Scientists is exploring potential targets for preventing Parkinson’s disease neuron damage

Jeremy W. Chambers1, Shannon Howard and Philip V. LoGrasso2

Oxidative stress is main cause of cancer, heart failure, alzheimer’s disease, amyotrophic lateral sclerosis and Parkinson’s disease.

Now Florida the Scripps research institute (TSRI) scientists have discovered that block the key enzyme interaction may protect the neurons related to the destruction of the neurons, which means  potential new target drugs might be found.

Because oxidative stress and mitochondrial dysfunction are well known contributors to Parkinson disease (PD), we set out to investigate the role mitochondrial JNK plays in the etiology of 6-hydroxydopamine-induced (6-OHDA) oxidative stress, mitochondrial dysfunction, and neurotoxicity in SHSY5Y cells and neuroprotection and motor behavioral protection in vivo. To do this, we utilized a cell-permeable peptide of the outer mitochondrial membrane protein, Sab (SH3BP5), as an inhibitor of JNK mitochondrial translocation.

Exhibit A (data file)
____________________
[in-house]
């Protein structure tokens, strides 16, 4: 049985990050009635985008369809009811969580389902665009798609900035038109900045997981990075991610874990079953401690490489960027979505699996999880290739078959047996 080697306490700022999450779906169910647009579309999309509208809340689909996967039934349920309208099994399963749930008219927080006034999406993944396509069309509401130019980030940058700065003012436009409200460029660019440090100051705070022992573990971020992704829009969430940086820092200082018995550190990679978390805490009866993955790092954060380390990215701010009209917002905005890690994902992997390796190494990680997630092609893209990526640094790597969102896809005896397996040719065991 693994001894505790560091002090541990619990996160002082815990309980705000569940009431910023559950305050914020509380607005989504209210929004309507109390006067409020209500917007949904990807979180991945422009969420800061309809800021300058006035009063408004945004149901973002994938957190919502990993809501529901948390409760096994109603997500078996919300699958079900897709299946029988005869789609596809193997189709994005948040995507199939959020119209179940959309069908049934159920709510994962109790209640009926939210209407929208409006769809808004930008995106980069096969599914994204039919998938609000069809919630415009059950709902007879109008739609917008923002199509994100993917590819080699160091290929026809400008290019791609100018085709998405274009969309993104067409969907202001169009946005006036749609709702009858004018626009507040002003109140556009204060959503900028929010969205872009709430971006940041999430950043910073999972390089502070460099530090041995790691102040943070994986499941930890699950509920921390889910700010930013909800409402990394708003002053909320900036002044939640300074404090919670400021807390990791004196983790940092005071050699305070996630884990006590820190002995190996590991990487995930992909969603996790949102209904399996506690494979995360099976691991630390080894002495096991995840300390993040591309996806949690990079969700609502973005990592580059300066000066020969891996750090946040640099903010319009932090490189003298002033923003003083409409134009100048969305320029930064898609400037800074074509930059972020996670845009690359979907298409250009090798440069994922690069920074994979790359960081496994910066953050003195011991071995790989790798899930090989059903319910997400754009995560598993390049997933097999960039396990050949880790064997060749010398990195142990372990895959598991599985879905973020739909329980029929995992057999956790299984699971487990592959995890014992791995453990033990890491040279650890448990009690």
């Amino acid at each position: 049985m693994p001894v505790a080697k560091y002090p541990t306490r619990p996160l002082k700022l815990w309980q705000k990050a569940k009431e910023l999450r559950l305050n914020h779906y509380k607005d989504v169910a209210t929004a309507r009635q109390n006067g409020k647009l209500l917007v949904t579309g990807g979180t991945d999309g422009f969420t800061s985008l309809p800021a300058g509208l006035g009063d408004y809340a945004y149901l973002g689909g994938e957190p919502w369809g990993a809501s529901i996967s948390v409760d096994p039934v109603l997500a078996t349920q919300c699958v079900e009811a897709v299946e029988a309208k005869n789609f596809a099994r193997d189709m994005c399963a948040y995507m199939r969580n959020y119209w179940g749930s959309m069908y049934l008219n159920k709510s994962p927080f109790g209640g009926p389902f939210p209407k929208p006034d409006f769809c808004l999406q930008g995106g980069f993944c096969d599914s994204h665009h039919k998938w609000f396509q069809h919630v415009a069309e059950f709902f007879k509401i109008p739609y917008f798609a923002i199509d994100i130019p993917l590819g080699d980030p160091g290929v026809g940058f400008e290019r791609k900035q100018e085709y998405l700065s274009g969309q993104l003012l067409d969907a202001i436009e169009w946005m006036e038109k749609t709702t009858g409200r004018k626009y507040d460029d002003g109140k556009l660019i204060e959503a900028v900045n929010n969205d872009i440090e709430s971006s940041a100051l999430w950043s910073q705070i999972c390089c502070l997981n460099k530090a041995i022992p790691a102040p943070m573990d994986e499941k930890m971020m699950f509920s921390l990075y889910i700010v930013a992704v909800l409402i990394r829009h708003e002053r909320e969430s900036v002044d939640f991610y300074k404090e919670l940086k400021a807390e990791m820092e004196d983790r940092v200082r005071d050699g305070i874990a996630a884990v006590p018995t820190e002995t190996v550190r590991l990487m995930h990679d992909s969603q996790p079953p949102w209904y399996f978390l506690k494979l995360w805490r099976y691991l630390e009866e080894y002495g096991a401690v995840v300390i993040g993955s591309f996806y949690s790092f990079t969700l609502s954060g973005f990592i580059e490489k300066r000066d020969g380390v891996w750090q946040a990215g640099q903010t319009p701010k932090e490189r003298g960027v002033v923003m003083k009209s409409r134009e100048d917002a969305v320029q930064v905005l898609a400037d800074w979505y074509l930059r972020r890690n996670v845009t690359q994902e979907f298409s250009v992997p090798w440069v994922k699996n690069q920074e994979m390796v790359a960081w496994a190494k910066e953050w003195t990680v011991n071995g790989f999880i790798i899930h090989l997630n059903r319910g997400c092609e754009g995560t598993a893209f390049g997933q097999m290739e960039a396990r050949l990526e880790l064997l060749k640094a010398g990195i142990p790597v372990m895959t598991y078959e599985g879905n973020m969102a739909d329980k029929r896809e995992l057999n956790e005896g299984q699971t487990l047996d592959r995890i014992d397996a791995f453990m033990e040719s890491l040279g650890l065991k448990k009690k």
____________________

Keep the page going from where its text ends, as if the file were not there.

In vitro studies showed that 6-OHDA induced JNK translocation to the mitochondria and that inhibition of mitochondrial JNK signaling by Tat-SabKIM1 protected against 6-OHDA-induced oxidative stress, mitochondrial dysfunction, and neurotoxicity. Administration of Tat-SabKIM1 via an intracerebral injection into the mid-forebrain bundle increased the number of tyrosine hydroxylase immunoreactive neurons in the substantia nigra pars compacta by 2-fold (p < 0.05) in animals lesioned with 6-OHDA, compared with animals treated only with 6-OHDA into the nigrostriatal pathway. In addition, Tat-SabKIM1 decreased the d-amphetamine-induced unilateral rotations associated with the lesion by 30% (p < 0.05). Steady-state brain levels of Tat-SabKIM1 at day 7 were 750 nm, which was ~3.4-fold higher than the IC50 for this peptide versus Sab protein. Collectively, these data suggest that 6-OHDA induced JNK translocation to the mitochondria and that blocking this translocation reduced oxidative stress, mitochondrial dysfunction, and neurotoxicity both in vitro and in vivo. Moreover, the data suggest that inhibitors that block association of JNKs with the mitochondria may be useful neuroprotective agents for the treatment of Parkinson disease.